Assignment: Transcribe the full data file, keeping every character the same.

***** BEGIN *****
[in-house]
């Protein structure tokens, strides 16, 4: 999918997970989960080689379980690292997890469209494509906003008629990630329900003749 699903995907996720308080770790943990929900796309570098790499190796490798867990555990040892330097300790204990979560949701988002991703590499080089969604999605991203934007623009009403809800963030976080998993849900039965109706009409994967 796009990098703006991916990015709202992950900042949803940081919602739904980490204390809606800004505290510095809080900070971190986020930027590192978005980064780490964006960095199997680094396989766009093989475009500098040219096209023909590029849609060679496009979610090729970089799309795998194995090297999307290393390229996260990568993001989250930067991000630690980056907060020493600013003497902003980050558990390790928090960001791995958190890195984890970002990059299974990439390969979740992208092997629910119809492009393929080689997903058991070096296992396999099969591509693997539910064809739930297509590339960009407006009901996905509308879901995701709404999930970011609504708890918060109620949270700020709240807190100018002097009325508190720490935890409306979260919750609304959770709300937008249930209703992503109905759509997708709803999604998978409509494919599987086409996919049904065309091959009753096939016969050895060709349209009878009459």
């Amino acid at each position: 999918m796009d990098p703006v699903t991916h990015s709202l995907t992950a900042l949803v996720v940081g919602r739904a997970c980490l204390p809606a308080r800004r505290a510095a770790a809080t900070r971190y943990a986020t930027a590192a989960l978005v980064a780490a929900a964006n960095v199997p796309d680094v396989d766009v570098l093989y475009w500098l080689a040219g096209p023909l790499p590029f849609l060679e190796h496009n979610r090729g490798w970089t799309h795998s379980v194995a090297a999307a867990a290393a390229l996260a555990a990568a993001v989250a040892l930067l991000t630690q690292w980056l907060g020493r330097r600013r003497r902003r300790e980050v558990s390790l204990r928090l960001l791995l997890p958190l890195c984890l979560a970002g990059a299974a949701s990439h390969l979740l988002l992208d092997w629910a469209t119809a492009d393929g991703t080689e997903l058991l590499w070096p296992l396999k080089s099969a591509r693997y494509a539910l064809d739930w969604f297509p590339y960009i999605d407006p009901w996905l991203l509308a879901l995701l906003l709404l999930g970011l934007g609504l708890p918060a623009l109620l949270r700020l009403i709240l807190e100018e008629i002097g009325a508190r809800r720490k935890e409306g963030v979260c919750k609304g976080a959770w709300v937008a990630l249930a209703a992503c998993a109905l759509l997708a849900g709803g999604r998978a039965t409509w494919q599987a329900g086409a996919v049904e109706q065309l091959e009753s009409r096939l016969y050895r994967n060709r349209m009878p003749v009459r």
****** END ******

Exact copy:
[in-house]
């Protein structure tokens, strides 16, 4: 999918997970989960080689379980690292997890469209494509906003008629990630329900003749 699903995907996720308080770790943990929900796309570098790499190796490798867990555990040892330097300790204990979560949701988002991703590499080089969604999605991203934007623009009403809800963030976080998993849900039965109706009409994967 796009990098703006991916990015709202992950900042949803940081919602739904980490204390809606800004505290510095809080900070971190986020930027590192978005980064780490964006960095199997680094396989766009093989475009500098040219096209023909590029849609060679496009979610090729970089799309795998194995090297999307290393390229996260990568993001989250930067991000630690980056907060020493600013003497902003980050558990390790928090960001791995958190890195984890970002990059299974990439390969979740992208092997629910119809492009393929080689997903058991070096296992396999099969591509693997539910064809739930297509590339960009407006009901996905509308879901995701709404999930970011609504708890918060109620949270700020709240807190100018002097009325508190720490935890409306979260919750609304959770709300937008249930209703992503109905759509997708709803999604998978409509494919599987086409996919049904065309091959009753096939016969050895060709349209009878009459």
């Amino acid at each position: 999918m796009d990098p703006v699903t991916h990015s709202l995907t992950a900042l949803v996720v940081g919602r739904a997970c980490l204390p809606a308080r800004r505290a510095a770790a809080t900070r971190y943990a986020t930027a590192a989960l978005v980064a780490a929900a964006n960095v199997p796309d680094v396989d766009v570098l093989y475009w500098l080689a040219g096209p023909l790499p590029f849609l060679e190796h496009n979610r090729g490798w970089t799309h795998s379980v194995a090297a999307a867990a290393a390229l996260a555990a990568a993001v989250a040892l930067l991000t630690q690292w980056l907060g020493r330097r600013r003497r902003r300790e980050v558990s390790l204990r928090l960001l791995l997890p958190l890195c984890l979560a970002g990059a299974a949701s990439h390969l979740l988002l992208d092997w629910a469209t119809a492009d393929g991703t080689e997903l058991l590499w070096p296992l396999k080089s099969a591509r693997y494509a539910l064809d739930w969604f297509p590339y960009i999605d407006p009901w996905l991203l509308a879901l995701l906003l709404l999930g970011l934007g609504l708890p918060a623009l109620l949270r700020l009403i709240l807190e100018e008629i002097g009325a508190r809800r720490k935890e409306g963030v979260c919750k609304g976080a959770w709300v937008a990630l249930a209703a992503c998993a109905l759509l997708a849900g709803g999604r998978a039965t409509w494919q599987a329900g086409a996919v049904e109706q065309l091959e009753s009409r096939l016969y050895r994967n060709r349209m009878p003749v009459r």